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Under the Microscope:
Remarks of Secretary Paige before the Greater Houston Partnership
December 15, 2003
This country is in the midst of a revolution in education, a revolution that promises educational emancipation and equitable inclusiveness for all students - not some - all!!! It is a revolution about freedom, fairness, and quality education. It is also about America's international well being.
The reforms introduced in the Houston Independent School District (HISD) and throughout Texas helped start this revolution. Other Southern states such as North Carolina, South Carolina, and Arkansas initiated reform and sparked accountability programs at about the same time. The reforms in Houston were the product of a community effort, with widespread input from business, non-profits, parents, clergy and other community groups. These reforms included openness and transparency, inviting an examination that was unprecedented in American education. In fact, Houston has become one of the most analyzed school district in America; Texas has become one of the most analyzed states.
Today, I want to discuss the impact of this revolution. Because those who are fighting against it have targeted Houston, and are targeting you and your children, you have a right to know what is happening.
For better or worse, Houston has become the epicenter of this discussion, the battleground of a new struggle for freedom.
The Houston experience has been unique. In the 1970s, you will remember that community leaders realized Houston had to diversify to attract new employers. Several large corporations which would have served as economic engines turned away from Houston and located their corporate offices elsewhere; companies like the American Can Company, Grumman International, and Sears Roebuck. They said that the quality of the school system was a major factor in economic development.
So there was a community-wide effort to make the school system better. The community started down the path of school reform, step by step, through a series of actions.
First, HISD introduced greater accountability. There has been a long history of accountability in education, going back to the 1980s. A businessman, Charles Duncan, asked, "How will we know if our children are learning?" How indeed! The result was the Perot Report, which was the foundation of the Texas accountability system. It resulted in House Bill 72, which has been in place through several generations of state leadership. It has received bipartisan support.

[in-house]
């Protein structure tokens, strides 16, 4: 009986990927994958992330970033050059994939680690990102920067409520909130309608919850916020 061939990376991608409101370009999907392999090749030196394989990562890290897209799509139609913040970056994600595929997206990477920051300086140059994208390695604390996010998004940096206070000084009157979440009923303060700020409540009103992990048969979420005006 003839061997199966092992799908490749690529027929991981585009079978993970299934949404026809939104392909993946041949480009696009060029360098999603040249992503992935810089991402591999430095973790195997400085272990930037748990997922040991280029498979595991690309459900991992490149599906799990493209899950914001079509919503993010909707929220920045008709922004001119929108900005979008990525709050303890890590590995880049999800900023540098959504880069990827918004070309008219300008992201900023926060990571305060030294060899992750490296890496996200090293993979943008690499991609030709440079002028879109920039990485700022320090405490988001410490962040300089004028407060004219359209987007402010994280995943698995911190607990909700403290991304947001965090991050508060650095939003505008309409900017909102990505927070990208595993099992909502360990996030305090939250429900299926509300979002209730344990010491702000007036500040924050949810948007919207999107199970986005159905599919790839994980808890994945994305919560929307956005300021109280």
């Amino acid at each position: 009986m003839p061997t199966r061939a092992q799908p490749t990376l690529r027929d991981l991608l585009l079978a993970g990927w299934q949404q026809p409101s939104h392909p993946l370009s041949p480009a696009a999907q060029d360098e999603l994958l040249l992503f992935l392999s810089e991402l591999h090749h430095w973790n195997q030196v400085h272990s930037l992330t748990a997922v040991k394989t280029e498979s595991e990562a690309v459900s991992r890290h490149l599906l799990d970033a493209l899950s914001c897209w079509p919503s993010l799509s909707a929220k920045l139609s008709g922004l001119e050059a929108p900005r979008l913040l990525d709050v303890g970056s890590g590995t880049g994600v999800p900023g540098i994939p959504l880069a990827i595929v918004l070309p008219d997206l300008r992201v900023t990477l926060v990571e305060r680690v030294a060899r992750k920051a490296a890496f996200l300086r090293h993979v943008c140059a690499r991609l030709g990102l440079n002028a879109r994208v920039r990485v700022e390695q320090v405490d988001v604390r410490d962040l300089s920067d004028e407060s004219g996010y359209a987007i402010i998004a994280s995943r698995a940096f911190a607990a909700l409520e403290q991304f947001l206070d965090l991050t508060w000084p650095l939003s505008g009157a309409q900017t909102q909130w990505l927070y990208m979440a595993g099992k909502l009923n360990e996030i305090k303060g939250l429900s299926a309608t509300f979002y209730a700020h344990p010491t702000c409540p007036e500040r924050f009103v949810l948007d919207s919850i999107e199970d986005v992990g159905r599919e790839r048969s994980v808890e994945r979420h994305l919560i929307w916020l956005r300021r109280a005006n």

Second, HISD adopted an open attitude to reform, looking for the ways and means to quickly improve the quality of education. Openness included reaching out to the business community, asking them to become a partner. HISD even invited representatives from the business community to audit our books, offer suggestions to cut waste, and help develop a better managed educational system. The community looked to Al Haines, Harold Hook and the Houston Business Advisory Committee, and the Greater Houston Partnership for assistance.
Third, HISD adopted strong reforms to improve the schools: decentralization, comprehensive parental involvement, improved safety, and stronger relationships between the student and teacher. And HISD emphasized testing as a method of measuring performance measurement. Houston students took the Texas Assessment of Academic Skills tests (TAAS), as required by the state. They also took the Stanford 9, which was something extra that HISD chose to use to see how students were doing against a national norm. HISD set a high bar for performance because much of the Stanford 9 is geared toward a suburban school model.
You will remember all of this, because there was close partnership throughout. For every action HISD solicited and received broad-based community input. This was a close working relationship that benefited every student.
I want to emphasize this point. HISD's work with the community, and with the Greater Houston Partnership, was because the district felt itself to be a part of the economic development of Houston. In fact, the strategic intent of reform was to strengthen the economic and social foundations of the City of Houston by providing Houston's children with the highest possible quality education.
These actions, individually and cumulatively, generated positive results. A report from the "Making the Grade" Conference showed that between 1994 and 2000, the achievement gap between white and Hispanic students dropped from about 36 percentage points to about 13.5 percent. Reading and math scores improved. Administrative costs dropped. Staff positions increased. Decentralization meant that the percentage of school dollars controlled by the principal went from 5 percent in 1994 to 66 percent in 2001.